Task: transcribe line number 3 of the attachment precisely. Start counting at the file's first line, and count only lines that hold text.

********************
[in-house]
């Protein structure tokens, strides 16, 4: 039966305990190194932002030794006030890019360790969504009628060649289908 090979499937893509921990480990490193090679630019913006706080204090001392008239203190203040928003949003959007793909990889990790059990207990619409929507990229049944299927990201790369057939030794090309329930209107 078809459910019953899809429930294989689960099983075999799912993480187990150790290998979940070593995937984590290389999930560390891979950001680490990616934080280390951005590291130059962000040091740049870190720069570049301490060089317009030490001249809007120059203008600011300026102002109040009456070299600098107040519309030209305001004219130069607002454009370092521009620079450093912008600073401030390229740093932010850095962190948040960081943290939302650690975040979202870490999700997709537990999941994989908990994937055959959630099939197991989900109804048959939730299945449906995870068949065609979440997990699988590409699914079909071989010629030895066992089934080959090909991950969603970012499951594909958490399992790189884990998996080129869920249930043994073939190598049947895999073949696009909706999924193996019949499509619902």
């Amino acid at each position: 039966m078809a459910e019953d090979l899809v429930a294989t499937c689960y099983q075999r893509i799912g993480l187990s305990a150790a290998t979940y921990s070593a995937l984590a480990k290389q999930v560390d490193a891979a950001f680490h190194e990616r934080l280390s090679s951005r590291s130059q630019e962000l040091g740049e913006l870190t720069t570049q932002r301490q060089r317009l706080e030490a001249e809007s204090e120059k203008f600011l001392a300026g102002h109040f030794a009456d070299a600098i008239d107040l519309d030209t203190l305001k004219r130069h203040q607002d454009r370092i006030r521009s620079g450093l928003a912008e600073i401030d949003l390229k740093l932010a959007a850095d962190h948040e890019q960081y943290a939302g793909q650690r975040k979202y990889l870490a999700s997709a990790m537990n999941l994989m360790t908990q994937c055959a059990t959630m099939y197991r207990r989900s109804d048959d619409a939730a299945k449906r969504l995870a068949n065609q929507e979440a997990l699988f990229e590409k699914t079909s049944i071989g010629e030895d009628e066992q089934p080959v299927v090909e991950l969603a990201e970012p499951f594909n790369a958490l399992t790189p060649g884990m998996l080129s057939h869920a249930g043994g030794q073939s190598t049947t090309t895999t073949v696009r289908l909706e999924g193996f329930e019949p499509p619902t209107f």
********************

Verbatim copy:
């Amino acid at each position: 039966m078809a459910e019953d090979l899809v429930a294989t499937c689960y099983q075999r893509i799912g993480l187990s305990a150790a290998t979940y921990s070593a995937l984590a480990k290389q999930v560390d490193a891979a950001f680490h190194e990616r934080l280390s090679s951005r590291s130059q630019e962000l040091g740049e913006l870190t720069t570049q932002r301490q060089r317009l706080e030490a001249e809007s204090e120059k203008f600011l001392a300026g102002h109040f030794a009456d070299a600098i008239d107040l519309d030209t203190l305001k004219r130069h203040q607002d454009r370092i006030r521009s620079g450093l928003a912008e600073i401030d949003l390229k740093l932010a959007a850095d962190h948040e890019q960081y943290a939302g793909q650690r975040k979202y990889l870490a999700s997709a990790m537990n999941l994989m360790t908990q994937c055959a059990t959630m099939y197991r207990r989900s109804d048959d619409a939730a299945k449906r969504l995870a068949n065609q929507e979440a997990l699988f990229e590409k699914t079909s049944i071989g010629e030895d009628e066992q089934p080959v299927v090909e991950l969603a990201e970012p499951f594909n790369a958490l399992t790189p060649g884990m998996l080129s057939h869920a249930g043994g030794q073939s190598t049947t090309t895999t073949v696009r289908l909706e999924g193996f329930e019949p499509p619902t209107f």